Soil for Shrubs and Trees
First you must decide which shrubs are suitable for the soil conditions in your garden. For, big and strong and sturdy and tough as they are, in their own way they are just as susceptible to the chemical content of their soil as anything else that grows in it. Rhododendrons, for instance, dislike lime and are at their best on acid soil — the miles and miles of common ponticums you see along the-bordered roads of western Scotland tell their own story. Clematis, on the other hand, are reputed to be at their best where there is a fairly strong . Almost everywhere you will be recommended to bury their roots in a small pile of builders’ rubble, but some authorities disagree completely.
Here we come up against the old question of which expert to believe. It is universally accepted that heathers are acid-loving plants, and one expert of my acquaintance says quite flatly that they will die in a. But several highly respectable specialist nurseries will offer you heathers that are tolerant of lime. And for one more example, I have one list that mentions only three viburnums, including Viburnum plicatum tomentosum, that are especially useful on lime, and another declaring unequivocally that all viburnums will tolerate lime, with the single exception of Viburnum plicatum tomentosum. So what are you to do when the experts disagree?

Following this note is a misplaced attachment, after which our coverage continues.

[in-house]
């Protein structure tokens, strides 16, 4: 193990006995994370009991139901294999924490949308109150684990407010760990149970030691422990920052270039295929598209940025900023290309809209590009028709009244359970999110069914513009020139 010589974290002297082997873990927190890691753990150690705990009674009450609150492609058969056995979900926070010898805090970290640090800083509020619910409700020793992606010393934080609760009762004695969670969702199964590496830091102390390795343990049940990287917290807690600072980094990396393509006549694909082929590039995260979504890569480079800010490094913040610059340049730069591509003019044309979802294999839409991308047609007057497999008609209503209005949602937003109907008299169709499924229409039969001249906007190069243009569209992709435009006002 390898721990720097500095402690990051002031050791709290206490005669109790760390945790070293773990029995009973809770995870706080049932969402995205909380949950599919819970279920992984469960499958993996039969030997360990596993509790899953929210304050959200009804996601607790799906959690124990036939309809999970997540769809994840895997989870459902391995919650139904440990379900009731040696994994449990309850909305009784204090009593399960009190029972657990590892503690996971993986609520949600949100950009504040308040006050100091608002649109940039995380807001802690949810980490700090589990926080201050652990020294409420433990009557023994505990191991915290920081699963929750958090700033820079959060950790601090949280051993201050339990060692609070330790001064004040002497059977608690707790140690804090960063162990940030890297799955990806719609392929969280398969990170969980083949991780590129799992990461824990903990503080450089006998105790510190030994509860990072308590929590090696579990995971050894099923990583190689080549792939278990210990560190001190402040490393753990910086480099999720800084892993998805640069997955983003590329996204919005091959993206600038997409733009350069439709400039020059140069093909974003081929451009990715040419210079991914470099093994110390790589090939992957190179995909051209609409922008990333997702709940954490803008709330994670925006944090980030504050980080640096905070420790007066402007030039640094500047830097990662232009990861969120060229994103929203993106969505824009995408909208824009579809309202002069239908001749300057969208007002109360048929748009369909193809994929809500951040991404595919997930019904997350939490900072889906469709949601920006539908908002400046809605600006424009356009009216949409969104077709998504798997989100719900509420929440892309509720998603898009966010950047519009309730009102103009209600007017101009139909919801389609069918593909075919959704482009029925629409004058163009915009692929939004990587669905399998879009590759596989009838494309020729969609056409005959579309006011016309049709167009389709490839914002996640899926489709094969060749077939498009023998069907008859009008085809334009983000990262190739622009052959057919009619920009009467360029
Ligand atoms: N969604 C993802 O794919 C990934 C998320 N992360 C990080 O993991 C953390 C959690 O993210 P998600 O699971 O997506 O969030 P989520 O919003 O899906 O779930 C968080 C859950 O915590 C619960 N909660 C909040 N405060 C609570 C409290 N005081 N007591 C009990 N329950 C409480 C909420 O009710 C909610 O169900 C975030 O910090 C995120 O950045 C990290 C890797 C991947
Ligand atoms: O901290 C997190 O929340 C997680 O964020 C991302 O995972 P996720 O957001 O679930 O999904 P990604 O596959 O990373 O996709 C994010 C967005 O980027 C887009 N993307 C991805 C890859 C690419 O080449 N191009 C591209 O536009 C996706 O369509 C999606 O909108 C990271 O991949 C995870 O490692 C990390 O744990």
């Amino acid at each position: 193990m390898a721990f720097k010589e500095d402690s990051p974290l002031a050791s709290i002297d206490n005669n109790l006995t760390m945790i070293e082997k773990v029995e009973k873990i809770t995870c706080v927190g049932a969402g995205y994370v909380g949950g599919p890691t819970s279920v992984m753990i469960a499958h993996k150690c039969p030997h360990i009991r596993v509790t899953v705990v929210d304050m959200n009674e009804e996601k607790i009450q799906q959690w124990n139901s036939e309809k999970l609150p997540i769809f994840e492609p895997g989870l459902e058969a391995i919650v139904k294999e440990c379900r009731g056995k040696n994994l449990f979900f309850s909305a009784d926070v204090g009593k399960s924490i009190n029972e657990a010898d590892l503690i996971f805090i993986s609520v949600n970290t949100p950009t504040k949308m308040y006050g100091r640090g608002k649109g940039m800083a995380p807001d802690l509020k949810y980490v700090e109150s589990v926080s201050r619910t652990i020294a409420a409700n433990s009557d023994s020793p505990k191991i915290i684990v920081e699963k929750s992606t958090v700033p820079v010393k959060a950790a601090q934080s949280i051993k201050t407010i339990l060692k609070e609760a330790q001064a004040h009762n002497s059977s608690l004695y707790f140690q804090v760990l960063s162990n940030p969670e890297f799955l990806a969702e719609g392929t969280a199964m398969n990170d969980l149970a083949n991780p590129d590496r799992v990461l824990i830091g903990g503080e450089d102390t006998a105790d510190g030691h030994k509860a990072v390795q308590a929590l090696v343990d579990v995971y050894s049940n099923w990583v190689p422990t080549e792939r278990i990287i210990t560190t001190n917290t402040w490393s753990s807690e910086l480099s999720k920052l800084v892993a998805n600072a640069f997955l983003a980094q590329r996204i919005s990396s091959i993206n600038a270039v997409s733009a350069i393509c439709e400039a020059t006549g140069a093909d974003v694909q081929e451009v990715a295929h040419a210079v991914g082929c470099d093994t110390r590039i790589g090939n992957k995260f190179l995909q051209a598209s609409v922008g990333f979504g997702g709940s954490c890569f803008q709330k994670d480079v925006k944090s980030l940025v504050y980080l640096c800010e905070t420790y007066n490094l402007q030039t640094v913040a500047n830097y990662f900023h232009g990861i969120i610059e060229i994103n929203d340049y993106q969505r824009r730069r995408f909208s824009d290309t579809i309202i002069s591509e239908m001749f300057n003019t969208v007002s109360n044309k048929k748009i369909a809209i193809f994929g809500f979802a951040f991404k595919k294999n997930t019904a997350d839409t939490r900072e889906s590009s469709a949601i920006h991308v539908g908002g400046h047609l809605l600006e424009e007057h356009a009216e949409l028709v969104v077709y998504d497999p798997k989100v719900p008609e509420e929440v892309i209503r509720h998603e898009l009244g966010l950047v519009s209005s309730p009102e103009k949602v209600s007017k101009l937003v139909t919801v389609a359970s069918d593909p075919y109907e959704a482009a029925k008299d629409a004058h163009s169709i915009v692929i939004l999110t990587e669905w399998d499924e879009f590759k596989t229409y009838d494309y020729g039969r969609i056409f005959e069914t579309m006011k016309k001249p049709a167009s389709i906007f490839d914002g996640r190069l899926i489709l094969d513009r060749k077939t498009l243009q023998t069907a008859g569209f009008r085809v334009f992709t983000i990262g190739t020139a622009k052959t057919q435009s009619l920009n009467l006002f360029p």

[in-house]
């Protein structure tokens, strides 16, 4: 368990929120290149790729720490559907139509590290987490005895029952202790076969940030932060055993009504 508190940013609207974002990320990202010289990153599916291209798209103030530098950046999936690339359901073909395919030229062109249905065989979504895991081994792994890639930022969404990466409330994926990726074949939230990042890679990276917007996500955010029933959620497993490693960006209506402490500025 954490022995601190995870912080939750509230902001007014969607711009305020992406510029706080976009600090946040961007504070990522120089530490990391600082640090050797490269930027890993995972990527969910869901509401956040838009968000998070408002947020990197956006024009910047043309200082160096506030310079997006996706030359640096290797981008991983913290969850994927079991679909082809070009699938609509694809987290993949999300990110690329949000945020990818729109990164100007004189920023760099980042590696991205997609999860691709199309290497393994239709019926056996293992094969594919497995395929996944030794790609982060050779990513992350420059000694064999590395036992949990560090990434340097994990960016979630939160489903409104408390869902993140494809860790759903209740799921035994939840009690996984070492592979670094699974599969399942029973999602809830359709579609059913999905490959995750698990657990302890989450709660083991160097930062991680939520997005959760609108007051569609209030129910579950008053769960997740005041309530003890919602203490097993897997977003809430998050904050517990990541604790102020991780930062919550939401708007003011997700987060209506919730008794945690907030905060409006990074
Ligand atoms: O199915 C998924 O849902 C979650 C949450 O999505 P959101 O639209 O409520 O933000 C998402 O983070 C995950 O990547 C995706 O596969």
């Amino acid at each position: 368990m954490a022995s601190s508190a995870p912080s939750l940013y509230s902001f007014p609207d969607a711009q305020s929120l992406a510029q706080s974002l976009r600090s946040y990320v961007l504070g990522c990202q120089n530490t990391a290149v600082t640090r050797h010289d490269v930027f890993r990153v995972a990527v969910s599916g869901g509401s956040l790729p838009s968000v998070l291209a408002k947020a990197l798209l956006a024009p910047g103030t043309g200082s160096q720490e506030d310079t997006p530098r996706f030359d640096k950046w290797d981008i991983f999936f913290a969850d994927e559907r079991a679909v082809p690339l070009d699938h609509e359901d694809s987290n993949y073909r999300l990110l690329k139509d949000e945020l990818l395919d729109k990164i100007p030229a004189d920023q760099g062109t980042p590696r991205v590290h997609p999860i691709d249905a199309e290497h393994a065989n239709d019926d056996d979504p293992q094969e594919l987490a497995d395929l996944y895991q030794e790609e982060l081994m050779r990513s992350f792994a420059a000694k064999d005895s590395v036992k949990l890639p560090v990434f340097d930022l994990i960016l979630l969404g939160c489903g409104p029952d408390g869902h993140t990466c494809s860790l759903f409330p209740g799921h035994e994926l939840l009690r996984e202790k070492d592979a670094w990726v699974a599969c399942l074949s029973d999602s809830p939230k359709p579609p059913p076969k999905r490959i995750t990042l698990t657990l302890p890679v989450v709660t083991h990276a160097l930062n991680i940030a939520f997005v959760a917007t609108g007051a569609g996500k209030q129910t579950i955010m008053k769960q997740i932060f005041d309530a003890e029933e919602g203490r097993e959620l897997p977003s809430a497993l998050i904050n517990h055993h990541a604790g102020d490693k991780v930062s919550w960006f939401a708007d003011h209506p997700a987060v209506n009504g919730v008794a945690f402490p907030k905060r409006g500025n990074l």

The natural reaction, and certainly the best plan, is to look around your immediate neighbourhood and try to find out exactly which variety it is of any plant, tree or shrub that is doing well and takes your fancy. The owner will never refuse to tell you, if he knows: gardeners who are proud of their plants are always willing to tell you everything they can about them. This method does have the drawback that you will be growing only the same things as everybody else although yours may be a better-balanced selection, but if you have got your basics right you can afford to be a little venturesome and experiment with something different. Every garden has somewhere in it a pocket of soil slightly different in content and composition from the rest. The difference may not be significant, but it could be the key to your being successful with an ‘impossible’ plant.
If you are seriouslythat is to be an individual one and not just run-of-the-mill, I would suggest that you carry out some soil tests, so that you can get a pretty accurate idea of what will thrive where, no matter what the neighbours grow. Until a few years ago soil testing was a very complicated business and you had to send away samples of your soil for analysis. Nowadays, however, every amateur can buy a kit that will give results that are accurate enough for the purpose.